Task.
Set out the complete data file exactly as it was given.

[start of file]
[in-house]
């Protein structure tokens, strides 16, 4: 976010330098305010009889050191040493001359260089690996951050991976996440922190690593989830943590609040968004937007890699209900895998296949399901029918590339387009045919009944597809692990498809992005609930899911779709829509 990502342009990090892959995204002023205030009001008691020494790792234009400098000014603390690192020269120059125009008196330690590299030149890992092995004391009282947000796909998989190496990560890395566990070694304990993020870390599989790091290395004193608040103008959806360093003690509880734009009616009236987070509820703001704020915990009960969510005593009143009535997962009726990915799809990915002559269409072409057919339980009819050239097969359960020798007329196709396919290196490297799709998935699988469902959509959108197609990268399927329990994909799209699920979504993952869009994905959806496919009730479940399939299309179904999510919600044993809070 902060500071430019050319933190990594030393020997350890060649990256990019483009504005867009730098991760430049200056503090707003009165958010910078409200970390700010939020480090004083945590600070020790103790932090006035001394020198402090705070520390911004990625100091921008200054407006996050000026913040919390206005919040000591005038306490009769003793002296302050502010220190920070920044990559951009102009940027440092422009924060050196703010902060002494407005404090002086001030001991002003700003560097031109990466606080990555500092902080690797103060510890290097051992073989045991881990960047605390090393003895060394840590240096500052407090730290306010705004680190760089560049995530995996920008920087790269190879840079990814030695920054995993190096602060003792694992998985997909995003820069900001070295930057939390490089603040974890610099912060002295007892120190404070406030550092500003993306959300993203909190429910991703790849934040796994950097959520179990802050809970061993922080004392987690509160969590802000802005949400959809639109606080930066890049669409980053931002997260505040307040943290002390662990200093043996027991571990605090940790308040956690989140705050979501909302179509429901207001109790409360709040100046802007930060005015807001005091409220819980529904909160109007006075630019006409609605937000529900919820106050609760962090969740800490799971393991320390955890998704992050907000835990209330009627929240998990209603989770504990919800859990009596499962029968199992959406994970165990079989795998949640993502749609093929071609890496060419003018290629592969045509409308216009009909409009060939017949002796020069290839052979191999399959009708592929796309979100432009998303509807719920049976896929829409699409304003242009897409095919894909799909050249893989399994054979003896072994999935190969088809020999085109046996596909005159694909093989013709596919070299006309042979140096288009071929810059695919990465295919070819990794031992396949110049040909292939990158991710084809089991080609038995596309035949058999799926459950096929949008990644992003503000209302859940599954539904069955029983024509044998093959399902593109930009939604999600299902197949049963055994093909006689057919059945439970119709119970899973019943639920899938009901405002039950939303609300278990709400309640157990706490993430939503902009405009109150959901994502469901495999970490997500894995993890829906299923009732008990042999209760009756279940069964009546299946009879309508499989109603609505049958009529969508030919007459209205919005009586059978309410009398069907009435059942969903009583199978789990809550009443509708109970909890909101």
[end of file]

[in-house]
């Protein structure tokens, strides 16, 4: 976010330098305010009889050191040493001359260089690996951050991976996440922190690593989830943590609040968004937007890699209900895998296949399901029918590339387009045919009944597809692990498809992005609930899911779709829509 990502342009990090892959995204002023205030009001008691020494790792234009400098000014603390690192020269120059125009008196330690590299030149890992092995004391009282947000796909998989190496990560890395566990070694304990993020870390599989790091290395004193608040103008959806360093003690509880734009009616009236987070509820703001704020915990009960969510005593009143009535997962009726990915799809990915002559269409072409057919339980009819050239097969359960020798007329196709396919290196490297799709998935699988469902959509959108197609990268399927329990994909799209699920979504993952869009994905959806496919009730479940399939299309179904999510919600044993809070 902060500071430019050319933190990594030393020997350890060649990256990019483009504005867009730098991760430049200056503090707003009165958010910078409200970390700010939020480090004083945590600070020790103790932090006035001394020198402090705070520390911004990625100091921008200054407006996050000026913040919390206005919040000591005038306490009769003793002296302050502010220190920070920044990559951009102009940027440092422009924060050196703010902060002494407005404090002086001030001991002003700003560097031109990466606080990555500092902080690797103060510890290097051992073989045991881990960047605390090393003895060394840590240096500052407090730290306010705004680190760089560049995530995996920008920087790269190879840079990814030695920054995993190096602060003792694992998985997909995003820069900001070295930057939390490089603040974890610099912060002295007892120190404070406030550092500003993306959300993203909190429910991703790849934040796994950097959520179990802050809970061993922080004392987690509160969590802000802005949400959809639109606080930066890049669409980053931002997260505040307040943290002390662990200093043996027991571990605090940790308040956690989140705050979501909302179509429901207001109790409360709040100046802007930060005015807001005091409220819980529904909160109007006075630019006409609605937000529900919820106050609760962090969740800490799971393991320390955890998704992050907000835990209330009627929240998990209603989770504990919800859990009596499962029968199992959406994970165990079989795998949640993502749609093929071609890496060419003018290629592969045509409308216009009909409009060939017949002796020069290839052979191999399959009708592929796309979100432009998303509807719920049976896929829409699409304003242009897409095919894909799909050249893989399994054979003896072994999935190969088809020999085109046996596909005159694909093989013709596919070299006309042979140096288009071929810059695919990465295919070819990794031992396949110049040909292939990158991710084809089991080609038995596309035949058999799926459950096929949008990644992003503000209302859940599954539904069955029983024509044998093959399902593109930009939604999600299902197949049963055994093909006689057919059945439970119709119970899973019943639920899938009901405002039950939303609300278990709400309640157990706490993430939503902009405009109150959901994502469901495999970490997500894995993890829906299923009732008990042999209760009756279940069964009546299946009879309508499989109603609505049958009529969508030919007459209205919005009586059978309410009398069907009435059942969903009583199978789990809550009443509708109970909890909101």